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Hoops & life: LifeWay employee guides team to state finals

PECOS, N.M. (BP)–For most high school basketball teams, reaching the regional tournament is good enough to consider the season a success. But the Pecos High Panthers coached by Leroy Ortiz are no ordinary basketball team, and this was certainly no ordinary season.

Ortiz, who serves as food service manager at the LifeWay Glorieta Conference Center, began coaching the Panthers just one month before basketball season started when the former head coach, Adrian Quintana, died unexpectedly. As the small northern New Mexico town of Pecos grieved over the loss of its coach, Ortiz and his team set a goal of reaching the state tournament in honor of Quintana.

Quintana’s death “was a shock to everyone,” Ortiz said. “The boys went through an emotional trauma…. But we set a goal of reaching the state tournament.”

Providing basketball and spiritual leadership, Ortiz guided Pecos through a season plagued by injuries and emotional setbacks. The Panthers engineered a 21-11 record, but saw their season on the brink — trailing in the second half of the regional semifinal.

Responding to a halftime pep talk by Ortiz, the Panthers opened the second half on a 30-6 run, won the game and advanced to the state tournament.

“That game was real stressful because if you don’t win that one, you go home,” he said. “And we didn’t want to go home. I wanted to get these guys at least to the state tournament … and be a participant in the final eight.”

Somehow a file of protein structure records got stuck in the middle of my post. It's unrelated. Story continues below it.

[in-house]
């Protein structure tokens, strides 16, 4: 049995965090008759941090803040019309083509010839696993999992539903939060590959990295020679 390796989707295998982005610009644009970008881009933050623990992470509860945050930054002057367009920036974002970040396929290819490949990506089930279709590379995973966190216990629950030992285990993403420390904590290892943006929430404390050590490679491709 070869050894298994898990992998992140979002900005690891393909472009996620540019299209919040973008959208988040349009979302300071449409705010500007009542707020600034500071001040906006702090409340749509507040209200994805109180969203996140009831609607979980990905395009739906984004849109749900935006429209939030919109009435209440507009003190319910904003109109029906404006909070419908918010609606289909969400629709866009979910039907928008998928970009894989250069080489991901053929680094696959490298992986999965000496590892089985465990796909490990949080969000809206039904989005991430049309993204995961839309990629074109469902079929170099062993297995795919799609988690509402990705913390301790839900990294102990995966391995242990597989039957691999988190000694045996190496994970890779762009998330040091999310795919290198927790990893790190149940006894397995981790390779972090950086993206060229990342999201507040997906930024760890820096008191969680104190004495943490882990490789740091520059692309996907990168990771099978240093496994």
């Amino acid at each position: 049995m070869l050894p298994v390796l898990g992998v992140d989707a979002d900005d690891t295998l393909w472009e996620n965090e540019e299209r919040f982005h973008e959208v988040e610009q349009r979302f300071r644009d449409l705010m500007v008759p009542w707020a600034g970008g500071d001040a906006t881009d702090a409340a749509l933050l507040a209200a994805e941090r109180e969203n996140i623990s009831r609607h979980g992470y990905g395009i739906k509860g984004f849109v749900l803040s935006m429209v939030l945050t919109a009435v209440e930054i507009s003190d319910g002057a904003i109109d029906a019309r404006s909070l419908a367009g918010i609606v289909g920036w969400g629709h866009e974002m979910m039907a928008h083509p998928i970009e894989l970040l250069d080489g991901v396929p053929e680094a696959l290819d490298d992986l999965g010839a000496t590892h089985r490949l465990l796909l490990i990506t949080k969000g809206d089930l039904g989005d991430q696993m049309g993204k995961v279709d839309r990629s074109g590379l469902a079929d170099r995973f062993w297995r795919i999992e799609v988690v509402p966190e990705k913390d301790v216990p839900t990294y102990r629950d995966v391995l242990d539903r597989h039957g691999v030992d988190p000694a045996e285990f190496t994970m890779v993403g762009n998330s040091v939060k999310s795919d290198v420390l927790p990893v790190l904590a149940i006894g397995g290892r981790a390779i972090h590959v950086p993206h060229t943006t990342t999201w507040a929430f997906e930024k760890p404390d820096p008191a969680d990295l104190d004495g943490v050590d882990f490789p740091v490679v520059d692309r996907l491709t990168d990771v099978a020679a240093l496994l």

More important than advancing to the state tournament, however, was the emotional and spiritual maturity the team had gained during the season, Ortiz said. At the beginning of the season the Panthers’ players received technical fouls in several games. But by the end of the season Ortiz was leading his team in prayer before each game.

“We would say a prayer before our games,” he recounted. “One of our kids … would lead us in a prayer, and each time he would ask for God to help us out and keep us free from injury.”

Frequently the pre-game prayers were led by Ortiz’s son, Lee, a member of the team. Ortiz said his sons Lee, 18, and Greg, 20, served as major encouragements to him throughout the difficult season.

Ortiz has raised his sons largely by himself since his wife died of an asthma attack when Lee was six months old. Sports have always provided good opportunities to spend time together as a family, Ortiz said.

Another major encouragement during the season, Ortiz said, were fellow employees at LifeWay who shared his burdens since Quintana’s death and encouraged him to lead the team in a godly manner.

Each week co-workers would ask for updates on both the team’s basketball progress and their spiritual progress.

“I had people at work that would constantly remind me of how they were praying for me and praying for those boys — not necessarily to win but to take care of them and have a successful season,” Ortiz said. “… I really appreciate all the support they gave me and their emphasizing the ministry that I was spreading to these boys.”

Ortiz’s ministry continued as Pecos advanced past the first round of the state tournament to the state semifinals at the 20,000-seat University Arena in Albuquerque. The morning Pecos was to play its state semifinal game, Ortiz remembers arriving with his team at the empty arena before 7 a.m.

“That was an experience,” he recalled. “Their eyes were wide open. They were ready to roll. Just looking down the ramp, looking at the floor and then walking onto the floor and looking around in an empty gym … was great for them and for me.”

After winning their state semifinal game, the Panthers lost 73-58 in the state final March 12. But the loss didn’t deter Ortiz or his players from declaring the season a success.

Along with his sons and his fiancé, Fredalene, Ortiz enjoyed the season as a time of growth and maturation.

“I think that’s what made the run that we made: the prayers and the faith in God to keep us strong through the whole thing,” he said.